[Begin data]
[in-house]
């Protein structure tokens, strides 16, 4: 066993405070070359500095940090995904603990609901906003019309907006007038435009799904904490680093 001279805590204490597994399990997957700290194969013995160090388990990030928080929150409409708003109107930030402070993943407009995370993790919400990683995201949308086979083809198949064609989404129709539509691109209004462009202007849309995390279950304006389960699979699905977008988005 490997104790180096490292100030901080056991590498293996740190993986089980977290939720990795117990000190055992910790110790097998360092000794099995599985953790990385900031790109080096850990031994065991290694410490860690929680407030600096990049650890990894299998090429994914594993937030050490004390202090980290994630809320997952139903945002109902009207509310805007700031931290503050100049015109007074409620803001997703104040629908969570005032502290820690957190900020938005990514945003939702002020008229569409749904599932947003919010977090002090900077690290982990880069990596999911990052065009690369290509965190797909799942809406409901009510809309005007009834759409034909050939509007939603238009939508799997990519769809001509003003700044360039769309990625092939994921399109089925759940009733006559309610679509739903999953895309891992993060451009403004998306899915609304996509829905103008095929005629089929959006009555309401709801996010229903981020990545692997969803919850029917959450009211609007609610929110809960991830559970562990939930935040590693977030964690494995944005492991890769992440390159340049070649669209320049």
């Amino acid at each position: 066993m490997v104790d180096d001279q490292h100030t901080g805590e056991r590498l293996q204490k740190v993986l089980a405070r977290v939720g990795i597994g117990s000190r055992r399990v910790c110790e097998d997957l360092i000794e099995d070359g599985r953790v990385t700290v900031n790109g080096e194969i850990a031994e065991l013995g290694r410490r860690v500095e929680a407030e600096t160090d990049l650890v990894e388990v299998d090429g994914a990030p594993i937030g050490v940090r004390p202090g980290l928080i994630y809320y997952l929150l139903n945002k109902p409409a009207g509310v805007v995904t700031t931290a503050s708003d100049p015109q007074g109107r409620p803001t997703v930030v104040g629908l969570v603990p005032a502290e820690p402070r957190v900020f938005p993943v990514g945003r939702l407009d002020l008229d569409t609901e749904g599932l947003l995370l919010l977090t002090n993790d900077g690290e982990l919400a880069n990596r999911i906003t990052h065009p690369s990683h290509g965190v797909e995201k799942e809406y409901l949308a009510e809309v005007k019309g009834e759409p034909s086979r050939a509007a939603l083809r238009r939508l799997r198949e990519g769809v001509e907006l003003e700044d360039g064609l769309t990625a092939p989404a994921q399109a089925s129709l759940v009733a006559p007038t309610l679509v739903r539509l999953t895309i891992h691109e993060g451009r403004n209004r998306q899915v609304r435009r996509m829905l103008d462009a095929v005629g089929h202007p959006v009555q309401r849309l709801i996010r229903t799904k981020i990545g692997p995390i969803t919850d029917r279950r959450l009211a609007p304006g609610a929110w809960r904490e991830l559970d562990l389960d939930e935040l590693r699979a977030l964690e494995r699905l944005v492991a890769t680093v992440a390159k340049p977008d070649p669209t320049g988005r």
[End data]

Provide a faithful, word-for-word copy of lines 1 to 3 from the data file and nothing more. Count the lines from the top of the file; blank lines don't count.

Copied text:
[in-house]
């Protein structure tokens, strides 16, 4: 066993405070070359500095940090995904603990609901906003019309907006007038435009799904904490680093 001279805590204490597994399990997957700290194969013995160090388990990030928080929150409409708003109107930030402070993943407009995370993790919400990683995201949308086979083809198949064609989404129709539509691109209004462009202007849309995390279950304006389960699979699905977008988005 490997104790180096490292100030901080056991590498293996740190993986089980977290939720990795117990000190055992910790110790097998360092000794099995599985953790990385900031790109080096850990031994065991290694410490860690929680407030600096990049650890990894299998090429994914594993937030050490004390202090980290994630809320997952139903945002109902009207509310805007700031931290503050100049015109007074409620803001997703104040629908969570005032502290820690957190900020938005990514945003939702002020008229569409749904599932947003919010977090002090900077690290982990880069990596999911990052065009690369290509965190797909799942809406409901009510809309005007009834759409034909050939509007939603238009939508799997990519769809001509003003700044360039769309990625092939994921399109089925759940009733006559309610679509739903999953895309891992993060451009403004998306899915609304996509829905103008095929005629089929959006009555309401709801996010229903981020990545692997969803919850029917959450009211609007609610929110809960991830559970562990939930935040590693977030964690494995944005492991890769992440390159340049070649669209320049």
């Amino acid at each position: 066993m490997v104790d180096d001279q490292h100030t901080g805590e056991r590498l293996q204490k740190v993986l089980a405070r977290v939720g990795i597994g117990s000190r055992r399990v910790c110790e097998d997957l360092i000794e099995d070359g599985r953790v990385t700290v900031n790109g080096e194969i850990a031994e065991l013995g290694r410490r860690v500095e929680a407030e600096t160090d990049l650890v990894e388990v299998d090429g994914a990030p594993i937030g050490v940090r004390p202090g980290l928080i994630y809320y997952l929150l139903n945002k109902p409409a009207g509310v805007v995904t700031t931290a503050s708003d100049p015109q007074g109107r409620p803001t997703v930030v104040g629908l969570v603990p005032a502290e820690p402070r957190v900020f938005p993943v990514g945003r939702l407009d002020l008229d569409t609901e749904g599932l947003l995370l919010l977090t002090n993790d900077g690290e982990l919400a880069n990596r999911i906003t990052h065009p690369s990683h290509g965190v797909e995201k799942e809406y409901l949308a009510e809309v005007k019309g009834e759409p034909s086979r050939a509007a939603l083809r238009r939508l799997r198949e990519g769809v001509e907006l003003e700044d360039g064609l769309t990625a092939p989404a994921q399109a089925s129709l759940v009733a006559p007038t309610l679509v739903r539509l999953t895309i891992h691109e993060g451009r403004n209004r998306q899915v609304r435009r996509m829905l103008d462009a095929v005629g089929h202007p959006v009555q309401r849309l709801i996010r229903t799904k981020i990545g692997p995390i969803t919850d029917r279950r959450l009211a609007p304006g609610a929110w809960r904490e991830l559970d562990l389960d939930e935040l590693r699979a977030l964690e494995r699905l944005v492991a890769t680093v992440a390159k340049p977008d070649p669209t320049g988005r």